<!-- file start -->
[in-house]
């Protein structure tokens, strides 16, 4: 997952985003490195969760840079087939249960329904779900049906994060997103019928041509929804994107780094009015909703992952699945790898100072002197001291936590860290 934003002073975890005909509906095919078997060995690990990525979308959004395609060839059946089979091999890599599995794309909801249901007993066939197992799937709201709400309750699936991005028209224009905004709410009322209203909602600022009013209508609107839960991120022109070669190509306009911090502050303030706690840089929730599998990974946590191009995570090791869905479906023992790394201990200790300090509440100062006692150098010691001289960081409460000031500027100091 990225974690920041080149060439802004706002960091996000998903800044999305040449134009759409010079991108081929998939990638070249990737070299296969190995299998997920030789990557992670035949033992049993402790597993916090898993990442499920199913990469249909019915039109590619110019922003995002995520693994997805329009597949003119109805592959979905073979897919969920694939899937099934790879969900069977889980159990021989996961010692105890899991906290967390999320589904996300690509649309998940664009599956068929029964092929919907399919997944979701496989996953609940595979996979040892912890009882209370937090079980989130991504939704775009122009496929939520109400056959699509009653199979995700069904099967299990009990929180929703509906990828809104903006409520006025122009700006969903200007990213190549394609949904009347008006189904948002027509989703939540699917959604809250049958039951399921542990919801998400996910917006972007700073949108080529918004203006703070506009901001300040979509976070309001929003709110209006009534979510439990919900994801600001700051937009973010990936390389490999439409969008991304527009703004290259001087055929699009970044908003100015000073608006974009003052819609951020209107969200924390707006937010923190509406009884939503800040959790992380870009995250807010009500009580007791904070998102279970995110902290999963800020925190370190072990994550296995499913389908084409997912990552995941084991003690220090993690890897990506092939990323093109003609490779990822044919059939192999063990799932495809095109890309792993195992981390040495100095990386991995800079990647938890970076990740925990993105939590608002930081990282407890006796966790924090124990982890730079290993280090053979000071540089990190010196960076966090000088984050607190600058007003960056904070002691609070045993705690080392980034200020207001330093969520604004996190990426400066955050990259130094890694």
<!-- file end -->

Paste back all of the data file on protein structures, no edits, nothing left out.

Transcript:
[in-house]
């Protein structure tokens, strides 16, 4: 997952985003490195969760840079087939249960329904779900049906994060997103019928041509929804994107780094009015909703992952699945790898100072002197001291936590860290 934003002073975890005909509906095919078997060995690990990525979308959004395609060839059946089979091999890599599995794309909801249901007993066939197992799937709201709400309750699936991005028209224009905004709410009322209203909602600022009013209508609107839960991120022109070669190509306009911090502050303030706690840089929730599998990974946590191009995570090791869905479906023992790394201990200790300090509440100062006692150098010691001289960081409460000031500027100091 990225974690920041080149060439802004706002960091996000998903800044999305040449134009759409010079991108081929998939990638070249990737070299296969190995299998997920030789990557992670035949033992049993402790597993916090898993990442499920199913990469249909019915039109590619110019922003995002995520693994997805329009597949003119109805592959979905073979897919969920694939899937099934790879969900069977889980159990021989996961010692105890899991906290967390999320589904996300690509649309998940664009599956068929029964092929919907399919997944979701496989996953609940595979996979040892912890009882209370937090079980989130991504939704775009122009496929939520109400056959699509009653199979995700069904099967299990009990929180929703509906990828809104903006409520006025122009700006969903200007990213190549394609949904009347008006189904948002027509989703939540699917959604809250049958039951399921542990919801998400996910917006972007700073949108080529918004203006703070506009901001300040979509976070309001929003709110209006009534979510439990919900994801600001700051937009973010990936390389490999439409969008991304527009703004290259001087055929699009970044908003100015000073608006974009003052819609951020209107969200924390707006937010923190509406009884939503800040959790992380870009995250807010009500009580007791904070998102279970995110902290999963800020925190370190072990994550296995499913389908084409997912990552995941084991003690220090993690890897990506092939990323093109003609490779990822044919059939192999063990799932495809095109890309792993195992981390040495100095990386991995800079990647938890970076990740925990993105939590608002930081990282407890006796966790924090124990982890730079290993280090053979000071540089990190010196960076966090000088984050607190600058007003960056904070002691609070045993705690080392980034200020207001330093969520604004996190990426400066955050990259130094890694």